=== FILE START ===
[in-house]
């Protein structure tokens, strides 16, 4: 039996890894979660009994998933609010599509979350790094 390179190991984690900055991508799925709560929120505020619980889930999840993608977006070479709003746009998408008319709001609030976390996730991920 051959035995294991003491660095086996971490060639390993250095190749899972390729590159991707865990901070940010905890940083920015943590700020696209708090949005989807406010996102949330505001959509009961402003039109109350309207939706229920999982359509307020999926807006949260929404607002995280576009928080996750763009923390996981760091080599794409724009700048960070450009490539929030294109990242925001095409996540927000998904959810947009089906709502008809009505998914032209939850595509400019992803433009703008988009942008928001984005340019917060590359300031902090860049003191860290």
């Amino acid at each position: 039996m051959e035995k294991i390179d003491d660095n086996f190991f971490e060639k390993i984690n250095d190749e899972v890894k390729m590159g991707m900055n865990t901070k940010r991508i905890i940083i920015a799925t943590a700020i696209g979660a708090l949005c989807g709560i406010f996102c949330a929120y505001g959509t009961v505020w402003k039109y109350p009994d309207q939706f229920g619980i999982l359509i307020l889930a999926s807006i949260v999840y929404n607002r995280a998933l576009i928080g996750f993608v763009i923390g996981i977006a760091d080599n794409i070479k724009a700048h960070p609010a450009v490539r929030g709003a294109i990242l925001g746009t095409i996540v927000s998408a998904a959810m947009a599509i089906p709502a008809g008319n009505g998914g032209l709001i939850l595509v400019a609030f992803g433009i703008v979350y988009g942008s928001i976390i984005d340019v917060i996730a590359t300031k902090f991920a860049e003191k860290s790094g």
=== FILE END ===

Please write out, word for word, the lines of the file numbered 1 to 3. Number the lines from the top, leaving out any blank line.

[in-house]
């Protein structure tokens, strides 16, 4: 039996890894979660009994998933609010599509979350790094 390179190991984690900055991508799925709560929120505020619980889930999840993608977006070479709003746009998408008319709001609030976390996730991920 051959035995294991003491660095086996971490060639390993250095190749899972390729590159991707865990901070940010905890940083920015943590700020696209708090949005989807406010996102949330505001959509009961402003039109109350309207939706229920999982359509307020999926807006949260929404607002995280576009928080996750763009923390996981760091080599794409724009700048960070450009490539929030294109990242925001095409996540927000998904959810947009089906709502008809009505998914032209939850595509400019992803433009703008988009942008928001984005340019917060590359300031902090860049003191860290």
């Amino acid at each position: 039996m051959e035995k294991i390179d003491d660095n086996f190991f971490e060639k390993i984690n250095d190749e899972v890894k390729m590159g991707m900055n865990t901070k940010r991508i905890i940083i920015a799925t943590a700020i696209g979660a708090l949005c989807g709560i406010f996102c949330a929120y505001g959509t009961v505020w402003k039109y109350p009994d309207q939706f229920g619980i999982l359509i307020l889930a999926s807006i949260v999840y929404n607002r995280a998933l576009i928080g996750f993608v763009i923390g996981i977006a760091d080599n794409i070479k724009a700048h960070p609010a450009v490539r929030g709003a294109i990242l925001g746009t095409i996540v927000s998408a998904a959810m947009a599509i089906p709502a008809g008319n009505g998914g032209l709001i939850l595509v400019a609030f992803g433009i703008v979350y988009g942008s928001i976390i984005d340019v917060i996730a590359t300031k902090f991920a860049e003191k860290s790094g």